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This resource is hosted by the Nelson Mandela Centre of Memory, but was compiled and authored by Padraig O’Malley. It is the product of almost two decades of research and includes analyses, chronologies, historical documents, and interviews from the apartheid and post-apartheid eras.

N. Context, Justification and Explanation

The Code of Conduct referred to above, contains a separate military code. It records that Umichonto we Sizwe "is engaged in guerrilla warfare against a powerful and remorseless enemy which resorts to torture, banditry and terrorism". As already indicated, the group of 32 were labelled as the "most notorious" suspected agents and infiltrators. Upon their arrival in South Africa, a statement issued by the ANC revealed that one was alleged to have taken part in planting a car bomb at Harare's Avondale shopping centre in 1986, which maimed anti-apartheid activist Jeremy Brickhill. Another was alleged to have identified ANC homes in Lesotho to the South African Defence Force. During December 1982, 42 people, including women and children were killed in a South African Defence Force raid in Lesotho. A third was said to have given "short-primed" hand-grenades to ANC members which exploded immediately the pins were pulled (Sunday Times, 18 August 1991). It is not within the Commission's terms of reference to determine the truth of these allegations. It is abundantly clear, however, that the ANC was infiltrated by South African agents and that the South African Defence Force made use of such agents in attacks that were carried out in the neighbouring countries. Apart from the Lesotho raid mentioned above, attacks were also carried out in Mocambique (Matola), Botswana and Swaziland resulting in heavy casualties. Upon their return to South Africa, some of the group of 32 openly admitted to being members of the South African Police.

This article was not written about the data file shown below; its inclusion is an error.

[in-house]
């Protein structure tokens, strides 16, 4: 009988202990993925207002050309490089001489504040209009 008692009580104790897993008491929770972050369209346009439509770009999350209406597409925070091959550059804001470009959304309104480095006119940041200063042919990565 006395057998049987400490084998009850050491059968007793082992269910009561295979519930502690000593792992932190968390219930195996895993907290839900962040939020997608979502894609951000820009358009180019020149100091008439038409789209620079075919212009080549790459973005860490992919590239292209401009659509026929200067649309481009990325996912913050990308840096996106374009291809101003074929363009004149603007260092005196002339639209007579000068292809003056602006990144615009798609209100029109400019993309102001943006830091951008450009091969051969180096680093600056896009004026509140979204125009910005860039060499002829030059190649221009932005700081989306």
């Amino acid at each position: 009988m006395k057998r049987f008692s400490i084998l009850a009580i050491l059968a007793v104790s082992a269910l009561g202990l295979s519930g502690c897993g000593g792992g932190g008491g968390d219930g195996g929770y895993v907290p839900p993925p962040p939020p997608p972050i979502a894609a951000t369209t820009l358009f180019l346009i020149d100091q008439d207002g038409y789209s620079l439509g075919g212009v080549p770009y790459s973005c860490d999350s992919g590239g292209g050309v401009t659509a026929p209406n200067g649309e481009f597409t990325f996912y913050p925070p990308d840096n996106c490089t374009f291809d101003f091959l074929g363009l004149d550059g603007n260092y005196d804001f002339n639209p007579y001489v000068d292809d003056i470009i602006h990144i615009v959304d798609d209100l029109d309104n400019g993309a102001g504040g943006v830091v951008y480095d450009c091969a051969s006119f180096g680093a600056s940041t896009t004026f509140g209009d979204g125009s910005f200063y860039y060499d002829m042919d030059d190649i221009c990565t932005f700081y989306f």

Several of the ANC officials who testified before the Commission described the effect of the infiltration of South African agents on ANC activities. We were told that poison had deliberately placed in the food at a particular camp which could have resulted in extensive deaths. We were also informed of plots to kill the ANC leadership. In his interview to Work in Progress, Mr Hani referred to a climate of "paranoia and hysteria". He went on to state:

"This climate, where the regime was destabilising the ANC, killing its leaders, assassinating commanders of MK, created a situation of overall suspicion. In other words, if for instance we had sent people into the country and 60 percent of them were either arrested or killed, sometimes the wrong conclusion would be drawn that those who handled the operations were working for the enemy. And in my own view, people like Thami Zulu were victims of that situation of paranoia and hysteria about the ability of the regime to send in agents. People began to lose a balanced approach in teens of combatting the infiltration of the ANC by the regime.

And that situation actually caused problems where, in my own view, the innocent and the guilty were sometimes lumped together."

Mr Hani, in his evidence before us, did not for one moment suggest that the abuses were justified for these reasons. Mr Hani referred to his personal "feeling of revulsion" upon hearing, in the mid 80's, that certain inmates of Quatro had been kept for up to two years without trial. He told us of his increasing concern for what he described as "the horrors of Quatro", and how he and others had insisted on the adoption of the Code of Conduct in 1985. He described some of the members of the security department as "really vicious", a description which was amply borne out by the evidence. He felt that the ANC, as an organisation built upon respect for human rights had an obligation to acknowledge and redress the wrongs of the past and to prevent them from happening in flee future.

Mr Mzwai Piliso, the Head of the ANC's Department of Intelligence and Security until 1987 reluctantly testified before the Commission. Although given the option to refuse, he stated that he felt obliged to give evidence. Mr Piliso was directly responsible for the establishment of Quatro. His role as the head of security was to protect the organisation from both external infiltration and destabilisation from within.